4 Ways to Improve Your Finances in 2016
January 4, 2016 | Your Finances
Taking steps to improve personal finances is among the top New Year’s resolutions people make each year. About 45 percent of Americans make resolutions every January, with more than a third setting money-related goals as their top priority, research shows.
Here are four New Year’s resolutions to get your fiscal house in order for 2016.
1. Create and maintain a realistic budget. You’re more likely to develop and stick to a budget once you get an accurate picture of your finances. Start by tracking all expenses for a month—the mortgage, groceries, gasoline, entertainment, even your morning coffee before heading to the office. Examine your spending habits. Do you earn enough to cover expenses, or do you use credit cards to make ends meet? Are you a mindful spender? Do you get what you want rather than what you need? Identify expenses you can trim. Consider using a budget-tracking tool such as LearnVest or Mint to stay organized and see where your money is going in real time. Set up automatic bill paying to help you achieve budget goals.
2. Chip away at credit card debt. High-interest credit card debt can pose a financial burden for years. For example, if you owe $5,000 at 18.9 percent interest and made the minimum monthly payment, it would take 11½ years to pay off the debt—and you would have paid $3,109 in interest. It may be painful, but list all your outstanding balances and their corresponding interest rates. Resolve to pay off a specific amount of debt per month. If possible, make extra payments toward your highest-rate account. Set up recurring monthly payments from a checking account to avoid costly penalties for missed due dates.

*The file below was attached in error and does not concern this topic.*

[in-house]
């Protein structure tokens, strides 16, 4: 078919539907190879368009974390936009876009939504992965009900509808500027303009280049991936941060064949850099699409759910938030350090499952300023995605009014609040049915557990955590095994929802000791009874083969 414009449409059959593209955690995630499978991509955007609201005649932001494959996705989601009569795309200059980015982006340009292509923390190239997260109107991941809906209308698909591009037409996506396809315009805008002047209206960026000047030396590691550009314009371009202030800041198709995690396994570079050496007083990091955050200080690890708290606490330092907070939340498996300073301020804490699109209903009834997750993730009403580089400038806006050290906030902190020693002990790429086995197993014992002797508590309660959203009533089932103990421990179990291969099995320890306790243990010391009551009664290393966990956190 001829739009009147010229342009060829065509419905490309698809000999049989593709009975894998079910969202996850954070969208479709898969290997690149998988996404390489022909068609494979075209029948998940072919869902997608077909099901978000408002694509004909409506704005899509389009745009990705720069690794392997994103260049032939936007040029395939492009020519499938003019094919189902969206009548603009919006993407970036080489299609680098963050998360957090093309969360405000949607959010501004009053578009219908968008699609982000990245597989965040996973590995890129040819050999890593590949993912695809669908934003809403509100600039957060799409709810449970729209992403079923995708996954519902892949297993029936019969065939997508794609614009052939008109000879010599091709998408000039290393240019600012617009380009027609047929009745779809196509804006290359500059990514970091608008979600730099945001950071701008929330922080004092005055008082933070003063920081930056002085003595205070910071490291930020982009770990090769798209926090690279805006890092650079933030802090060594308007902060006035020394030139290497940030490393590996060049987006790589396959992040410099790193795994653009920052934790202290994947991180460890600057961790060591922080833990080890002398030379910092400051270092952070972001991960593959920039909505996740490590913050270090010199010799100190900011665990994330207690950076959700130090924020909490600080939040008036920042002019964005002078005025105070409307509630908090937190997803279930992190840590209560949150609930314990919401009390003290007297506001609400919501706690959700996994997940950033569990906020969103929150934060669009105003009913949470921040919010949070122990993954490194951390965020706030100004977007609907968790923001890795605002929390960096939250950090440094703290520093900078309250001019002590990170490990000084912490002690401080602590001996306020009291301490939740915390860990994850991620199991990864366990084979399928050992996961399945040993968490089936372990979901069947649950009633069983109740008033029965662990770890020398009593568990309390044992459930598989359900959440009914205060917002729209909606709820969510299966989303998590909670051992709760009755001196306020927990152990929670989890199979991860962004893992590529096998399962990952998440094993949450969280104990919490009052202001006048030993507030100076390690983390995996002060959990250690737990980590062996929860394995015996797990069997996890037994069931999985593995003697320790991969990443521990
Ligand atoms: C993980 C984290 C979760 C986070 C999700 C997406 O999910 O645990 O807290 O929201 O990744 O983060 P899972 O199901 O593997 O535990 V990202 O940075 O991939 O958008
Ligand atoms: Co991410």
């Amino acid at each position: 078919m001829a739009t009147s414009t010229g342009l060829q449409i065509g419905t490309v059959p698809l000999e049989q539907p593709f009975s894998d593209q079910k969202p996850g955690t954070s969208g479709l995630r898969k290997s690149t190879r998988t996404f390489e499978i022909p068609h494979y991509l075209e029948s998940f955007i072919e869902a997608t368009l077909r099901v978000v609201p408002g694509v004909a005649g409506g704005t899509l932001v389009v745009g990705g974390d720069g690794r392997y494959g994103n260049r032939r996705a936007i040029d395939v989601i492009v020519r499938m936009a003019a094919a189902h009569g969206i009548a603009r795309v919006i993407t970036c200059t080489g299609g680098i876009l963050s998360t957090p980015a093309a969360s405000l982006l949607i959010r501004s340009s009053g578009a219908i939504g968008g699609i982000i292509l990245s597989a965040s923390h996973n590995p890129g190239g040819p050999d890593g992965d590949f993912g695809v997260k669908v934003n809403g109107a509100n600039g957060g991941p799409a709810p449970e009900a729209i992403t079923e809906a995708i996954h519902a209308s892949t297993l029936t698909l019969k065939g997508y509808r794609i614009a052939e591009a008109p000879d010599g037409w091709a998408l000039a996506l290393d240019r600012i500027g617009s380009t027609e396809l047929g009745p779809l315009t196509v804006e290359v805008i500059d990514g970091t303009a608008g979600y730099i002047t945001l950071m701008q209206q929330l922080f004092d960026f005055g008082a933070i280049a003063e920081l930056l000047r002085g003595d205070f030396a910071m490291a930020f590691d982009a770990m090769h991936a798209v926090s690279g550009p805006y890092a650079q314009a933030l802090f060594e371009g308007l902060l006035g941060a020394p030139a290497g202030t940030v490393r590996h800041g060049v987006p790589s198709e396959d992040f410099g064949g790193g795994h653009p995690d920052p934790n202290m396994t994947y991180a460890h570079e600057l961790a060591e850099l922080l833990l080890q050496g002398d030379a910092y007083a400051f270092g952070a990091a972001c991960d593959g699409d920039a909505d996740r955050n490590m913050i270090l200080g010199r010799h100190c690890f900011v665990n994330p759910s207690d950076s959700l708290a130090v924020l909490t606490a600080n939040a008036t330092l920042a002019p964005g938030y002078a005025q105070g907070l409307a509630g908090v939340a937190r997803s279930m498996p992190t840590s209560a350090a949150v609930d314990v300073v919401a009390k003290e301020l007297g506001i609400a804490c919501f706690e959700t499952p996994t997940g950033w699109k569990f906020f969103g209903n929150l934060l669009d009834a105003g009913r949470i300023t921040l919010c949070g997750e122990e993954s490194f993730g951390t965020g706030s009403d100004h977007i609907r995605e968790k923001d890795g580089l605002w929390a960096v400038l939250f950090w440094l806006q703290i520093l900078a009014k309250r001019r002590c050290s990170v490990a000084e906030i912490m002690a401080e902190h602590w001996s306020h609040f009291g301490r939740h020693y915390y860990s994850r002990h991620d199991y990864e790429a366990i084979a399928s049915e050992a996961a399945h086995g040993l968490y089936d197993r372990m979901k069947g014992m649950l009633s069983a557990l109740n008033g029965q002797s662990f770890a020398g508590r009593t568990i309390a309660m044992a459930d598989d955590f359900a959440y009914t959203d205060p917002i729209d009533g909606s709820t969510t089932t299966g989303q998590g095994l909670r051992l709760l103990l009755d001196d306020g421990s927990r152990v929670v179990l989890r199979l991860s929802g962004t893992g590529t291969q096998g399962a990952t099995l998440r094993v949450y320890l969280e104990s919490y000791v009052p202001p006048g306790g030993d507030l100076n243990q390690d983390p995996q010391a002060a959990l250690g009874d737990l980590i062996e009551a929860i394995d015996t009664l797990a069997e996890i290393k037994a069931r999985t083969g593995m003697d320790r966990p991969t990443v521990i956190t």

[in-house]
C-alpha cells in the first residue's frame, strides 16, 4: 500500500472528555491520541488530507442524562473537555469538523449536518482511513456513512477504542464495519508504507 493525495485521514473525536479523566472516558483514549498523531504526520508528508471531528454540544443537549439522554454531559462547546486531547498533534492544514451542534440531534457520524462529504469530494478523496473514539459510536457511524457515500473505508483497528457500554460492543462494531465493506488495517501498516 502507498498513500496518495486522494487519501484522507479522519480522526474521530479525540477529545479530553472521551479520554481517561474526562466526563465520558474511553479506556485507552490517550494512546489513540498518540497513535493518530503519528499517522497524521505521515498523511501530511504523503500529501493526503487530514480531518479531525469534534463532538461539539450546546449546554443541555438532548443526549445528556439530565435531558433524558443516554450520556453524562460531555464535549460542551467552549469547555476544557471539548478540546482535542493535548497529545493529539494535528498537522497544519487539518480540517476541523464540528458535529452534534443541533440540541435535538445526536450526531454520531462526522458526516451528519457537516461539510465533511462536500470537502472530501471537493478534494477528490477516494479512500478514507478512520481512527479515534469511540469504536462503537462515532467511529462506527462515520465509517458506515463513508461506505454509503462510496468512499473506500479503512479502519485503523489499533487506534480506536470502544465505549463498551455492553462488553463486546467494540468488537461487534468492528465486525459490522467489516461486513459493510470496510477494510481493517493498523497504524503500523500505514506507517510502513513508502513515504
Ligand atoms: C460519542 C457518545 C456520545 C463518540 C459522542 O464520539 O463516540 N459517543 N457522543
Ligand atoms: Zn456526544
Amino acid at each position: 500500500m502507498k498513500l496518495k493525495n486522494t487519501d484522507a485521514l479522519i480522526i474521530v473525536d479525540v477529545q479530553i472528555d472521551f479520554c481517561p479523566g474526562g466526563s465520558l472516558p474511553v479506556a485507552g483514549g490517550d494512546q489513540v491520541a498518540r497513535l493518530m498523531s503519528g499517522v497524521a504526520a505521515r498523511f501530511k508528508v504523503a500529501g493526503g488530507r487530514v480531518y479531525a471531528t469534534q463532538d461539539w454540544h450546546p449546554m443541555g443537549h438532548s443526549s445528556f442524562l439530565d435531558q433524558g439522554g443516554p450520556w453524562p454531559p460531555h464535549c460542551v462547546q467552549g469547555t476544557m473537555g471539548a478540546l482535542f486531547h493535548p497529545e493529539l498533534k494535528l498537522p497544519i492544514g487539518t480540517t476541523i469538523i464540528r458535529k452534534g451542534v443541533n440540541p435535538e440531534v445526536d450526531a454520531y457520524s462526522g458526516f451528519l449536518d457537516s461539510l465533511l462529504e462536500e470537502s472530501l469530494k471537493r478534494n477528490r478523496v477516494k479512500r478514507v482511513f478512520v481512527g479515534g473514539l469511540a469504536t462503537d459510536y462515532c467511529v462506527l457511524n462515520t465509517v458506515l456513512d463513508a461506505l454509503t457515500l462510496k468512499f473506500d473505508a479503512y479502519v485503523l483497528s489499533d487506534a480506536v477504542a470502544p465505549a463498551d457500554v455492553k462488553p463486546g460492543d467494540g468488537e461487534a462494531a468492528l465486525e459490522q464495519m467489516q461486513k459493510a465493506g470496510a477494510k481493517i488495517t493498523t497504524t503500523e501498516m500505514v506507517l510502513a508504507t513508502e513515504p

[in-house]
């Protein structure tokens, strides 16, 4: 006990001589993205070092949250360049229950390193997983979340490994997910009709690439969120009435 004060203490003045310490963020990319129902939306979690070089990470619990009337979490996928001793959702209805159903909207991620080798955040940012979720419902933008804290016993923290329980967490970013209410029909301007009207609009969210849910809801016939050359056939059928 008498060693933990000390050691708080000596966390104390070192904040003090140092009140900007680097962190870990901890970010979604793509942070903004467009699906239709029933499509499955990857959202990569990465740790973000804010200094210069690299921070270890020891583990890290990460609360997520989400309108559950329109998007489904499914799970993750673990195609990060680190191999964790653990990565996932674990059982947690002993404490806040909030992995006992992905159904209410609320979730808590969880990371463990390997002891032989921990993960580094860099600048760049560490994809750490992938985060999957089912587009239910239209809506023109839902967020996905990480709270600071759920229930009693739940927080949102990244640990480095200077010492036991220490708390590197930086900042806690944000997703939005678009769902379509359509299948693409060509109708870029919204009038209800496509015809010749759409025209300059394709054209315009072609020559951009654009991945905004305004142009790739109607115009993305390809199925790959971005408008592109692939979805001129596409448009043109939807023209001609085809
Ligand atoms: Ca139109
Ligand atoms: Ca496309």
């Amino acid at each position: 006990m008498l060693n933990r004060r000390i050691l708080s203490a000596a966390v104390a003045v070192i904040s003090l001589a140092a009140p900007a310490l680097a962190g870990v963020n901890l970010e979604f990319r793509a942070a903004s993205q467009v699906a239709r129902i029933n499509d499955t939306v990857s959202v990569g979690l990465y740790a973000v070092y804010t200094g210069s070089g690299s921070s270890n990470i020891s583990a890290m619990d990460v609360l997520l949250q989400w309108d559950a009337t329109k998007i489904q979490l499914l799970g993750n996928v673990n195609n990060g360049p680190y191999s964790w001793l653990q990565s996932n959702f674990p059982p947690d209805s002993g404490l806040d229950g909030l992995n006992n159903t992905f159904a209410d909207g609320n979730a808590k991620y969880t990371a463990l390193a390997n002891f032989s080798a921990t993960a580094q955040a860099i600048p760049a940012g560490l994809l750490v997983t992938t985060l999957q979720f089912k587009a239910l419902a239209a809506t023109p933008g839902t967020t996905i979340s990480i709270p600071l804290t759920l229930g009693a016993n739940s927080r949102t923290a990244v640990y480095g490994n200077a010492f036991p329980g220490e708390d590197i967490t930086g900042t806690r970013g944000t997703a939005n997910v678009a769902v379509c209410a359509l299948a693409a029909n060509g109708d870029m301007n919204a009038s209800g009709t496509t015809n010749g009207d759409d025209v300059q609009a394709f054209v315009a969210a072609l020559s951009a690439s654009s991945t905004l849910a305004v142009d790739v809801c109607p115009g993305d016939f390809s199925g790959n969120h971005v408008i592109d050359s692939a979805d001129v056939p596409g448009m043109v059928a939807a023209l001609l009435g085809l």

3. Ramp up your savings. It’s never too early to start saving for emergencies, college, a down payment on a house or retirement. If you’re not saving, resolve to set aside money (even if it’s a small amount) each month or paycheck. If you are saving, commit to setting aside an additional amount every time you get a raise or a windfall such as a tax refund. If the idea of “saving more money” sounds daunting, set a specific goal, such as cutting $50 per month off the grocery bill, bringing lunch to work three days a week or saving $3,000 for emergencies by the end of the year. Automate your savings through payroll deduction or automatic transfer from your bank account to make saving easy.
4. Revisit your financial plan. A financial plan provides a road map to achieve your goals, whether it’s saving for a down payment, college tuition or retirement. But a financial plan is a living document that needs updating yearly to keep pace with changes to your life or finances. Start by reviewing your workplace benefits, including your insurance and retirement plan options. Are you taking advantage of your employer’s matching program for retirement contributions? Should you save more money to cover health insurance deductibles now that you have a new baby? Do you need additional life or disability income insurance to protect your income because your promotion came with a hefty salary increase?
Many Americans rely on financial professionals for help with their financial plan. A financial professional can help you take stock of your circumstances and make recommendations to keep your finances on track in 2016 and beyond.